A public transportation worker in Washington D.C. is suing the agency for damages in excess of $200,000 after she claims her supervisor repeatedly asked her for, demanded or forced hugs. Eventually, she said, when she reported the sexual harassment, her boss retaliated against her.
The federal employment lawsuit alleges her supervisors ignored repeated reports of this treatment, even as another assistant superintendent in the bus division where plaintiff worked revealed he had a history of sexual harassment at the firm.
This case presents a good opportunity to talk about the H-word: Hugs. For some, hugs are viewed as a way to “spread the love.” But our sexual harassment lawyers know they can also be a liability to workplaces that allow them to go unchecked.
Hugging can sometimes be a welcome gesture in the workforce after a particularly long day or a trying shift. But some things that need to be considered:
- Not all hugs are equal. The level of force, the duration, the placement of each person’s hands and the full extent of bodily contact – all of this needs to be considered in weighing whether such contact is appropriate. Typically, anything more than a side-hug should raise eyebrows. And even side hugs can be troublesome because not everyone wants to be touched.
- Even people who like to be touched may not want to be touched or embraced by their boss or their co-workers.
- Consent is key in any physical encounter. This is true also of workplace hugs. But what employers and employees need to know is that sometimes, workers may not feel comfortable saying no to a hug, even if it makes them uncomfortable. Hugs can be inappropriate even if they aren’t meant sexually, so long as the recipient is not comfortable. That’s why it’s generally best for a company to have a policy that restricts or prohibits this kind of physical contact on-the-job, particularly between superiors and subordinates.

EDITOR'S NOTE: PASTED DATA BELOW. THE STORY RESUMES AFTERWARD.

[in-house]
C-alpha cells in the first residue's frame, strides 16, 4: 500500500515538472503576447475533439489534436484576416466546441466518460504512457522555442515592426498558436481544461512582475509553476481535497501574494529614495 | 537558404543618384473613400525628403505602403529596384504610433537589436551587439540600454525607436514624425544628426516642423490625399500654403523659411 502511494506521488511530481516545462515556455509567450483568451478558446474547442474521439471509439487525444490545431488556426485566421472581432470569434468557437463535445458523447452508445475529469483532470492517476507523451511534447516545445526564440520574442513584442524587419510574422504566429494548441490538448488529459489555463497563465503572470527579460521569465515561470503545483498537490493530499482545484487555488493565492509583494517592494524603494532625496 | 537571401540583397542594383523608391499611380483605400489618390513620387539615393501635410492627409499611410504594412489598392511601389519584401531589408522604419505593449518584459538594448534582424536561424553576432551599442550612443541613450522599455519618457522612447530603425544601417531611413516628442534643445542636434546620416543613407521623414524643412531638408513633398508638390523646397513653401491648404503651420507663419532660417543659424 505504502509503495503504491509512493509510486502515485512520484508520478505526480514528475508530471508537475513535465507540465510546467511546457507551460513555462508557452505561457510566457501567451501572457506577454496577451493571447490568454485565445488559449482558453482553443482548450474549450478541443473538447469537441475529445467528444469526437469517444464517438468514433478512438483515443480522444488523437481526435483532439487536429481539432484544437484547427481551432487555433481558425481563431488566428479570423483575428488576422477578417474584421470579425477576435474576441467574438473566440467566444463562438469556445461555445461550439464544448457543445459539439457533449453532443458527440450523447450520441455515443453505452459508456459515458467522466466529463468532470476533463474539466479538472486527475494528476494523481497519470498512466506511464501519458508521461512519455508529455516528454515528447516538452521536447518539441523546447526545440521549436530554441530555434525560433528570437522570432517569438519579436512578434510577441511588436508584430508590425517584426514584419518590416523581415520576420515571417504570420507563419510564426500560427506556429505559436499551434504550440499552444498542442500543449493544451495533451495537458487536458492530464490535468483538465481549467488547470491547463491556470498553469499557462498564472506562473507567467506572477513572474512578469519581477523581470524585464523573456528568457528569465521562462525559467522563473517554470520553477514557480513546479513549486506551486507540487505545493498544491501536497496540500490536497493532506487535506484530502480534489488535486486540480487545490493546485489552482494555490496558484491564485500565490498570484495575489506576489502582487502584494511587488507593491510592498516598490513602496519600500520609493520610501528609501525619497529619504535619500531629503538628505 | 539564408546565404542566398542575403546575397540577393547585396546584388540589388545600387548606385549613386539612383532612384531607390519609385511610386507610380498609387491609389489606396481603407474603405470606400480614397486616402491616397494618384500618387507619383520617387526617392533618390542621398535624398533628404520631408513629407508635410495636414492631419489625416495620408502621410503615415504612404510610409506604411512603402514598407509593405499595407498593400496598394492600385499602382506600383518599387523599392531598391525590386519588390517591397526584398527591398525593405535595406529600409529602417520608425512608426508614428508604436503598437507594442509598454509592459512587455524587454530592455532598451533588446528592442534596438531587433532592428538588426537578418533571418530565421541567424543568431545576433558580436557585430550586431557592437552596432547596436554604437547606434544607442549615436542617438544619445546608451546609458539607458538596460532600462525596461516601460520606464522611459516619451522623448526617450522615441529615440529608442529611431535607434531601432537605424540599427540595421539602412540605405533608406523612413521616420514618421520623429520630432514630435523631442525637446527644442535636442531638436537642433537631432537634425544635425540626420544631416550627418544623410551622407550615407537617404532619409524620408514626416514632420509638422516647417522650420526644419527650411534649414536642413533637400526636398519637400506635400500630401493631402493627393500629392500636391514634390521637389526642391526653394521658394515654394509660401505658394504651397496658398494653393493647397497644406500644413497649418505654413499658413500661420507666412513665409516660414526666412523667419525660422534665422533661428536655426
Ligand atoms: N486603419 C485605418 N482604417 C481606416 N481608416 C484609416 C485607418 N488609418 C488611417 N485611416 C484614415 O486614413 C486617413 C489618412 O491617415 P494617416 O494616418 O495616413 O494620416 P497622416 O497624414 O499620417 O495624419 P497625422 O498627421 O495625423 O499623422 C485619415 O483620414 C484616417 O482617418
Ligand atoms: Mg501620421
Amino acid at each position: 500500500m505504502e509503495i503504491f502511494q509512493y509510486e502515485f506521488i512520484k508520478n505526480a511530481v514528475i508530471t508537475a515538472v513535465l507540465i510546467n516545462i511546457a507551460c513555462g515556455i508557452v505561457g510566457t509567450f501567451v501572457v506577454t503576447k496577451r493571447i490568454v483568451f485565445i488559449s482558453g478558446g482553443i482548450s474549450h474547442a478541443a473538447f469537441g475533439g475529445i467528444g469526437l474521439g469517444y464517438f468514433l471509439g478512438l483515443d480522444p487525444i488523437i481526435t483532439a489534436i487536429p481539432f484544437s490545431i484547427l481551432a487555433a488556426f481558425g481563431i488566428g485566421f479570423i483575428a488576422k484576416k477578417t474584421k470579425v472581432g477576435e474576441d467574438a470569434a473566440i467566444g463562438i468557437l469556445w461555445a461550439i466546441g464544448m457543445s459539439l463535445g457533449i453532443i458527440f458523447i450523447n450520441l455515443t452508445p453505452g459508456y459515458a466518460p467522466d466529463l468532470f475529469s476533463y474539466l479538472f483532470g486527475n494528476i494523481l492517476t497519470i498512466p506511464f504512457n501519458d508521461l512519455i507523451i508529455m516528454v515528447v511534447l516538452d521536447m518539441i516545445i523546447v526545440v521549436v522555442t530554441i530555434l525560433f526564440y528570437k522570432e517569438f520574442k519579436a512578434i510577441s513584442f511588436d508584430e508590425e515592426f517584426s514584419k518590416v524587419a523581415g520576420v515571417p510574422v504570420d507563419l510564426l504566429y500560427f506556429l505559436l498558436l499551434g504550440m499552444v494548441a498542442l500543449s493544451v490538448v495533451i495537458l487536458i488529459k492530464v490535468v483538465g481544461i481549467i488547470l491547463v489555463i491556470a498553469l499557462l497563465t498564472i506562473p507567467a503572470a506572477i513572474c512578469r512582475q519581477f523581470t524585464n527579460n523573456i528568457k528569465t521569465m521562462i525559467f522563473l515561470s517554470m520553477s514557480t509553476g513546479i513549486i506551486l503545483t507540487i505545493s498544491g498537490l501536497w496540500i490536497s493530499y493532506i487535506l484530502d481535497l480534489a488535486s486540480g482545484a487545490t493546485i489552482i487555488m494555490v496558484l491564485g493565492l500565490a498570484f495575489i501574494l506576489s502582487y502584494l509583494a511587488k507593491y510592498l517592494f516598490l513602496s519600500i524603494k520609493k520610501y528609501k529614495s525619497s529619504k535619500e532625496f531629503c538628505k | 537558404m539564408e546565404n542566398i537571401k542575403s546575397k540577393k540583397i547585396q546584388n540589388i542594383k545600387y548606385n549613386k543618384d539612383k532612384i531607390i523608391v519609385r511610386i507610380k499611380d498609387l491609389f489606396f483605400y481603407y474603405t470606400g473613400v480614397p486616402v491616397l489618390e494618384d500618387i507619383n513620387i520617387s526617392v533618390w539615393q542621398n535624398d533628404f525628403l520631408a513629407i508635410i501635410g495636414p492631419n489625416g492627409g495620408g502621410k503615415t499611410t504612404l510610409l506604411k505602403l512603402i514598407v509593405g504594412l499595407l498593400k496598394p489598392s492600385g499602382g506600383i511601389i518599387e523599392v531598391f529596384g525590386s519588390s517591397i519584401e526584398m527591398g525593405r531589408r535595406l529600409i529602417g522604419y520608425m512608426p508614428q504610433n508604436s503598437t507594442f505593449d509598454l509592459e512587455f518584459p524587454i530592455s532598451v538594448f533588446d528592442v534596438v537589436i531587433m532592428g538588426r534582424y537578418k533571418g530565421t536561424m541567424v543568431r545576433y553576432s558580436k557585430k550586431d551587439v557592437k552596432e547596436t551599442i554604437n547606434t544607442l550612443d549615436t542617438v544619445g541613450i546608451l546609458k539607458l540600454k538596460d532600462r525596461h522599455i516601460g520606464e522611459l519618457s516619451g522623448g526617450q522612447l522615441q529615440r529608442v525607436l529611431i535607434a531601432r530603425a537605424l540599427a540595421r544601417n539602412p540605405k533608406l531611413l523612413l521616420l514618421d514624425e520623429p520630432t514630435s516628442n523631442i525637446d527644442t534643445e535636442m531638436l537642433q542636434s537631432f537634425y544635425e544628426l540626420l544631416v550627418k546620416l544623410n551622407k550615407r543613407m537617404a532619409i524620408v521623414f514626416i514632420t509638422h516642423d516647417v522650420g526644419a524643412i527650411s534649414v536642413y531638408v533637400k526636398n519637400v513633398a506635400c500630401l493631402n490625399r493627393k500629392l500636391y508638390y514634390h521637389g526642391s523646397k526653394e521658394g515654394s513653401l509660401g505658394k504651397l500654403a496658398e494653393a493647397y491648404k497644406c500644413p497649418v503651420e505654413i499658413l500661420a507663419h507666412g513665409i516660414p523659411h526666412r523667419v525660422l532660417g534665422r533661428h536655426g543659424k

For these reasons, if there is any kind of doubt about whether a hug is welcome or appropriate, it’s best to refrain. Hugging absolutely can be construed as a form of sexual harassment, which is defined by the Equal Employment Opportunity Commission (EEOC) as unwanted or unwelcome sexual advances, requests for sexual favors or “other verbal or physical harassment of a sexual nature.”
In the Washington D.C. case, the woman first rejected the supervisor’s request for a hug in December 2013, when she told him she was married to another employee at the service named Antawan. He reportedly said at the time, “Ain’t nobody thinking ’bout no Antawan.” In the months that followed, the supervisor reportedly made several more requests for hugs from the employee, numerous times referencing her husband by name and telling her to “hurry up before (he) comes.”
A complaint was filed against the agency by the EEOC in late summer 2014. The claim included a number of other statements reportedly made by this supervisor and overheard by plaintiff’s co-workers. For example, when one co-worker indicated an employee had suggested her husband for an open position, the supervisor reportedly told her “Hell no” and that he was “tired of this husband and wife bull***.”
After plaintiff filed a complaint with management and then the EEOC, she was passed over for a choice job assignment, with her new supervisor telling her that if she couldn’t handle the stress of harassment, “maybe this isn’t the job for you.”
Contact the employment attorneys at Nassiri Law Group, practicing in Orange County, Riverside and Los Angeles. Call 714-937-2020.
Hugs and harassment accusations in $200K lawsuit against Metro, Aug. 15, 2016, By Max Smith, WTOP
More Blog Entries:
Griffin v. City of East Orange – Sexual Harassment Plaintiff Gets New Trial, July 12, 2016, L.A. Sexual Harassment Lawyer Blog